Something is needed that will provide adequate air spaces in the soil, and the slower this material decomposes the better. Second, something is needed that will hold a certain amount of water so that the plant does not dry out too rapidly. Barks are generally quite good, as they usually contain both fine and rough textured materials. However, the much heavier, coarser bark rock will not work well for this purpose although it will work as a mulch. Since they are on the outside of the tree, constantly exposed to the weather, nature has endowed barks with a sort of natural preservative which slows their hreak-down and inhibits many root-rot fungi. The breaking down process of organic material requires nitrogen; consequently, the faster it breaks down, the more nitrogen it uses.
Sawdust often breaks down very fast and, therefore, requires a lot of nitrogen. Some types tend to hold too much free water and can cause conditions that are too wet. This is particularly true in hot, wet summer areas and probably contributes to the myth that sawdust will kill a rhododendron. Leaves and needles of most kinds of trees are okay, although some kinds do breakdown rather fast and can be a hiding place for insects and diseases. Nut shells, spent hops, corn husks and a multitude of other things will work well as long as they are not alkaline and do not have toxic materials in them. If you do not know whether or not the material has been used with rhododendrons, try a small quantity for a time before going all out. While it is unlikely that anyone has ever used them, even ground-up rubber tires would provide air space in the soil and achieve the same purpose as many organic materials.
For the finer water-holding part of the growing medium, the choice is often peat moss. In some areas good local peat moss is available, but in recent years good peat moss has been difficult to obtain and often the powder that is sold as peat moss is worse than none at all. This is particularly true if you use only this very fine peat moss to mix with clay soil. The result will be a soppy soil that has no ability to hold air. Try to obtain the coarse nursery grind.
Now mix the actual medium (soil) in which you are going to plant your rhododendron. The old formula of one-third sawdust or bark, one-third peat moss, and one third garden loam is all right, providing the humus material (sawdust, etc.) is coarse enough to supply the necessary amount of air in the soil. Up to one-third of the soil volume should be air space, so use common sense to provide a mix that will give you this result.
Shows plant in simple raised bed (left side of drawing),
or raised bed with retaining wall (right side of drawing)
Almost any combination will work as long as it provides the necessary air. Remember: The slower the humus breaks down the better, because the longer those particles of humus are there, the longer the soil is going to contain a lot of needed oxygen. And, remember that organic material which breaks down too rapidly consumes lots of oxygen, which is going to have to be replaced.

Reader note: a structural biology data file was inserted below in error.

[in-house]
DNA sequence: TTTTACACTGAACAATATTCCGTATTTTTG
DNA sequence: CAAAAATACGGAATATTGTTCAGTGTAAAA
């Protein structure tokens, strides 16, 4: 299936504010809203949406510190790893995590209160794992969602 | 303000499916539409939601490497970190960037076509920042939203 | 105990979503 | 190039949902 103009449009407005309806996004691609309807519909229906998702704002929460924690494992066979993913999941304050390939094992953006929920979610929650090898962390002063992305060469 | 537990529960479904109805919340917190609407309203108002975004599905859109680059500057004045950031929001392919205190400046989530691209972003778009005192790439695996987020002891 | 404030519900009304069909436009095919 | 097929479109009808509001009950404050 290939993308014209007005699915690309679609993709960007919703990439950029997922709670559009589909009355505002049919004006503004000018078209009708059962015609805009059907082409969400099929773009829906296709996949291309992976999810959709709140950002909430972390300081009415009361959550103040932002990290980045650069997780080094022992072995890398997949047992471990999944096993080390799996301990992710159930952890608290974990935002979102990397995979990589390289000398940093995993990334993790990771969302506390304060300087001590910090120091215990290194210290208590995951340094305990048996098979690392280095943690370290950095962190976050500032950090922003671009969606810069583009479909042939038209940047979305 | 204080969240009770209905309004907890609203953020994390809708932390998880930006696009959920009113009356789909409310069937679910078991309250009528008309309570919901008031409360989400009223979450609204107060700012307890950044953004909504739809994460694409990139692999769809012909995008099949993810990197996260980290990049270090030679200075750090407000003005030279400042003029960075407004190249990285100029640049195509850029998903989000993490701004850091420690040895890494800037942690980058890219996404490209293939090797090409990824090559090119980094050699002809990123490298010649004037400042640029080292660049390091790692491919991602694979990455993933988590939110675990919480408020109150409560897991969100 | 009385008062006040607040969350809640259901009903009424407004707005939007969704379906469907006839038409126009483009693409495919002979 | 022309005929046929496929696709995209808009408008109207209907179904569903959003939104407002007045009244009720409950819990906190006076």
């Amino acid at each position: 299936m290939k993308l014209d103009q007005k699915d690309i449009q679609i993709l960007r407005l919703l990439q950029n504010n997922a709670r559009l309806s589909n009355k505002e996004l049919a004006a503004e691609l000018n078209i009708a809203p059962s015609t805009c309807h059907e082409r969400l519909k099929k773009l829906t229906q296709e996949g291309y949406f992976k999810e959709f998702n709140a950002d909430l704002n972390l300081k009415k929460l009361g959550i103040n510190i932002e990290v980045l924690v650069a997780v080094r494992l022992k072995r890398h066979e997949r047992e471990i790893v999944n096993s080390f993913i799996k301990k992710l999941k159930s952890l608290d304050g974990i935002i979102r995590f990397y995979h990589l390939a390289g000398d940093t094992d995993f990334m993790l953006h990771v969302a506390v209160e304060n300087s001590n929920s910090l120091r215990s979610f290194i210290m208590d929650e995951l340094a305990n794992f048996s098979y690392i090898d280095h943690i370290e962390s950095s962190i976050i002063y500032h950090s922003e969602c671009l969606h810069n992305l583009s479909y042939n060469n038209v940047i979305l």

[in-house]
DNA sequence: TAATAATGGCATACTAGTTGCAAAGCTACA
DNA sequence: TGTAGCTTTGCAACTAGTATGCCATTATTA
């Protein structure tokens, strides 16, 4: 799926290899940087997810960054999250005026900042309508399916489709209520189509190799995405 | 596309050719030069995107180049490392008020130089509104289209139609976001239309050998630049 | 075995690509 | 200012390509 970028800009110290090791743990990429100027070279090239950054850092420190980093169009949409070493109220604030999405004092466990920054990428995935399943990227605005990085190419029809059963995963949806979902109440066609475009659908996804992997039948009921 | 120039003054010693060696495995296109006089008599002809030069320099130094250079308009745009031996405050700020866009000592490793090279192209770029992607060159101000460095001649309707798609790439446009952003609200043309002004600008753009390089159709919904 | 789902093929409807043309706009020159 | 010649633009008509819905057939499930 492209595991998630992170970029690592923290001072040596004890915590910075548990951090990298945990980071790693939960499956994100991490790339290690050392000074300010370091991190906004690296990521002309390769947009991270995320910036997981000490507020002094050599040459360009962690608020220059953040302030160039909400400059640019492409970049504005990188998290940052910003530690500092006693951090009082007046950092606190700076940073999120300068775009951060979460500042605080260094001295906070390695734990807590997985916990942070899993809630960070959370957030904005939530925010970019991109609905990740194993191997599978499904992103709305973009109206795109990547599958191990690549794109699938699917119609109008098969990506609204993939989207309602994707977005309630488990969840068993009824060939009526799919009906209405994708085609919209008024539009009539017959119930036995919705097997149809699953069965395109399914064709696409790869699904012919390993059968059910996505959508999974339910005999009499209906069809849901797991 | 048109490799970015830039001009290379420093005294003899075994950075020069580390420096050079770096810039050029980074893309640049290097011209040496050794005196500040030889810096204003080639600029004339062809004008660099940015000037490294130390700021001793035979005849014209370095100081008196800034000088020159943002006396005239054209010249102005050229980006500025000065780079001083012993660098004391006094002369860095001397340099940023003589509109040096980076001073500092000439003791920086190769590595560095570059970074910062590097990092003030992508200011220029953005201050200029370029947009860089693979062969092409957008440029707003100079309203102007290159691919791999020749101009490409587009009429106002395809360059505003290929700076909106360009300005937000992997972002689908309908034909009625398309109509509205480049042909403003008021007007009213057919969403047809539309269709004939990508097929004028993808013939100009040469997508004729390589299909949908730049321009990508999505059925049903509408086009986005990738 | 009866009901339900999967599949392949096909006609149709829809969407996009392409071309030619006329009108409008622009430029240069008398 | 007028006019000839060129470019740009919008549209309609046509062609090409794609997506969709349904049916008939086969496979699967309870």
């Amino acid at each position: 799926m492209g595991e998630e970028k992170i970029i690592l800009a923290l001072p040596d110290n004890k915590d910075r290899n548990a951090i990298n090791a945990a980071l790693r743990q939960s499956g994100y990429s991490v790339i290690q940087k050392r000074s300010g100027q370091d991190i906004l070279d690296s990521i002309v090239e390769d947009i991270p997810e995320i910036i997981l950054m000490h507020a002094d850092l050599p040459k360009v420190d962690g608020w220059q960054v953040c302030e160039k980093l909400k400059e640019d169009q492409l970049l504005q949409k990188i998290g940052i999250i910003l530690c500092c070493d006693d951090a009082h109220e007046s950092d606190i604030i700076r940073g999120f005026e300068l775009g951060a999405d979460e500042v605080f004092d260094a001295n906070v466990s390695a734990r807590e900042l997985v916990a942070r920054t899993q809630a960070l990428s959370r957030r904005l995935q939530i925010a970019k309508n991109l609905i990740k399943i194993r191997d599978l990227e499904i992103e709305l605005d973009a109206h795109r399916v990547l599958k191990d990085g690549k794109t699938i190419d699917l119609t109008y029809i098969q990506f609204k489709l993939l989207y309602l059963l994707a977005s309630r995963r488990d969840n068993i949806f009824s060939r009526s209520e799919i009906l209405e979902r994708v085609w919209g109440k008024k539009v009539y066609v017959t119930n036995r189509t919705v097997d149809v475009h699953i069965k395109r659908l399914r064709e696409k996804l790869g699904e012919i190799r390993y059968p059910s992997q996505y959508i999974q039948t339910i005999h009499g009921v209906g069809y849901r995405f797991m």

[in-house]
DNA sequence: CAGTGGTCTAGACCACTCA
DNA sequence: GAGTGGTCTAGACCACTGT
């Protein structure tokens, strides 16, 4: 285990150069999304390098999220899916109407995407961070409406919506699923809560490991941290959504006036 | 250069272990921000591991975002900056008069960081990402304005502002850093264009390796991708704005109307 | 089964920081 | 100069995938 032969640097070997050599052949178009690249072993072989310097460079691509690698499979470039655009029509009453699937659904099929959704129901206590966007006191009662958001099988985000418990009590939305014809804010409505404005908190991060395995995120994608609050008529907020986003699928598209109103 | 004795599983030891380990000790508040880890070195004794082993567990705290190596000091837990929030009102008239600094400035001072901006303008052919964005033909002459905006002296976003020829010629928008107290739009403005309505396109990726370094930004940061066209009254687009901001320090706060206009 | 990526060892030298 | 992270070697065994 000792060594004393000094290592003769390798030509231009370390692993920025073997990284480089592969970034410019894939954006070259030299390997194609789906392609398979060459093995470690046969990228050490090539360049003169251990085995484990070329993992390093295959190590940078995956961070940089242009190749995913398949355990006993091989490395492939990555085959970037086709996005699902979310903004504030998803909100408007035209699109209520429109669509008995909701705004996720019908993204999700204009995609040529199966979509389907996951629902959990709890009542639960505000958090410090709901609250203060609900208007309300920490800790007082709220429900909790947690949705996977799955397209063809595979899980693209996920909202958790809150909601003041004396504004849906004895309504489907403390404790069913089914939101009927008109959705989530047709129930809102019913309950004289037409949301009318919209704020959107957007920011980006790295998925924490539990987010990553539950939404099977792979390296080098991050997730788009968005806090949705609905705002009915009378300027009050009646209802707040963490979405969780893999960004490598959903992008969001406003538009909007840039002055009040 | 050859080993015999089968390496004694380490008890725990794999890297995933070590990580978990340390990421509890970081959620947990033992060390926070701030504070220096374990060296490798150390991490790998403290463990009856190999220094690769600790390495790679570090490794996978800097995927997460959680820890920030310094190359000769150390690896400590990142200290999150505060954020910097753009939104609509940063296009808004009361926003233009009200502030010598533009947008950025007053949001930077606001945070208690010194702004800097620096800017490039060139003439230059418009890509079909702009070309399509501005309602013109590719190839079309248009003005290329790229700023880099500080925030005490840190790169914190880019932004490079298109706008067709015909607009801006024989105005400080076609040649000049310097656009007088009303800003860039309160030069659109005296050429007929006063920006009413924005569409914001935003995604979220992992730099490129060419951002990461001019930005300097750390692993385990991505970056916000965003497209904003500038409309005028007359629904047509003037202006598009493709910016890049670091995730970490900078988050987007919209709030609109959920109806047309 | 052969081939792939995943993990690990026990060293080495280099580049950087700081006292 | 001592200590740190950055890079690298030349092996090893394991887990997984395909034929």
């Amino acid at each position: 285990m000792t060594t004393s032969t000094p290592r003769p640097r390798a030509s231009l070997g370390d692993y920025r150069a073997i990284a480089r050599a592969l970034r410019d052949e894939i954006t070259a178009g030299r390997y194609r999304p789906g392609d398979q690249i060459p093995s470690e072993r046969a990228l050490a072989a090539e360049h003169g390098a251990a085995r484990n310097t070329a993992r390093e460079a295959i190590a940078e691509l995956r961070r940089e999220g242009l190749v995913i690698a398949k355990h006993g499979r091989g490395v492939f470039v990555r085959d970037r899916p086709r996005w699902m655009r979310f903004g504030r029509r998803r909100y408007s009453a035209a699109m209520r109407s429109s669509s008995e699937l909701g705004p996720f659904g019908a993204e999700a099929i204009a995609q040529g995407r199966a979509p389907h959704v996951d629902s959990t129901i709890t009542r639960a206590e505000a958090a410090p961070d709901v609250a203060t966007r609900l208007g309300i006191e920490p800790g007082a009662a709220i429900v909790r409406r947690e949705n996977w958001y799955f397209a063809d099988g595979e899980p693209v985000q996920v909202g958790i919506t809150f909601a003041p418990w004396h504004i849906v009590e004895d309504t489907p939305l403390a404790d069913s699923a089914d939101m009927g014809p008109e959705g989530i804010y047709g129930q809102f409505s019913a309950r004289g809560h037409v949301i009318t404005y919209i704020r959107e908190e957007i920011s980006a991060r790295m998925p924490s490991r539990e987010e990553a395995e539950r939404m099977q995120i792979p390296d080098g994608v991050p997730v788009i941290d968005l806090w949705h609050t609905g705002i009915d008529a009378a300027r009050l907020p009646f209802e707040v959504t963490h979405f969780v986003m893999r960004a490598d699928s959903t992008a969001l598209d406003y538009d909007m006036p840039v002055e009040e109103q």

We now have the planting medium figured out, so let’s deal with the native soil. We have already determined how to tell if drainage is good or bad. If it is good, you can mix the planting medium into the top six to ten inches of soil and you are ready to plant. We are also assuming that the native soil is acid; if it is not, no matter how good the drainage, you are probably going to have to make a raised bed. If drainage is poor (and this true in many locations), you will need to plant nearly on top of the native soil. The illustrations will help show proper planting procedure.
You may plant in a hole as this drawing shows if you have well drained soil. In poorly drained soil, if you dig a hole like this and fill it back with light soil, you may be creating a bucket which will hold stagnant water and kill your plant.
Mulching is also important. The reasons for mulching are to keep the roots cool in the summer and protect them from sudden soil temperature changes in winter, to prevent drying out and to help keep the weeds down. In their natural environment rhododendrons have a mulch provided from their own leaves and those of the trees around them. The same is true of old plants in the garden; they provide their own mulch from the leaves they drop each year, so don’t be over anxious to rake out all of the fallen leaves. However, be aware that they are an excellent hiding place for pests and diseases. As to what to use as a mulch, just about any of those things which were stated earlier as good for providing air in the planting medium will also work as a mulch. You may plant in a hole as this drawing shows if you have well drained soil. In poorly drained soil, if you dig a hole like this and fill it back with light soil, you may be creating a bucket which will hold stagnant water and kill your plant. Be inventive, almost every area has some kind of waste product that can used for this purpose. Note: Do not use fine peat moss alone as a mulch; it will dry out and shed water like a thatched roof. Similarly, the use of black plastic is a bad substitute for proper mulching.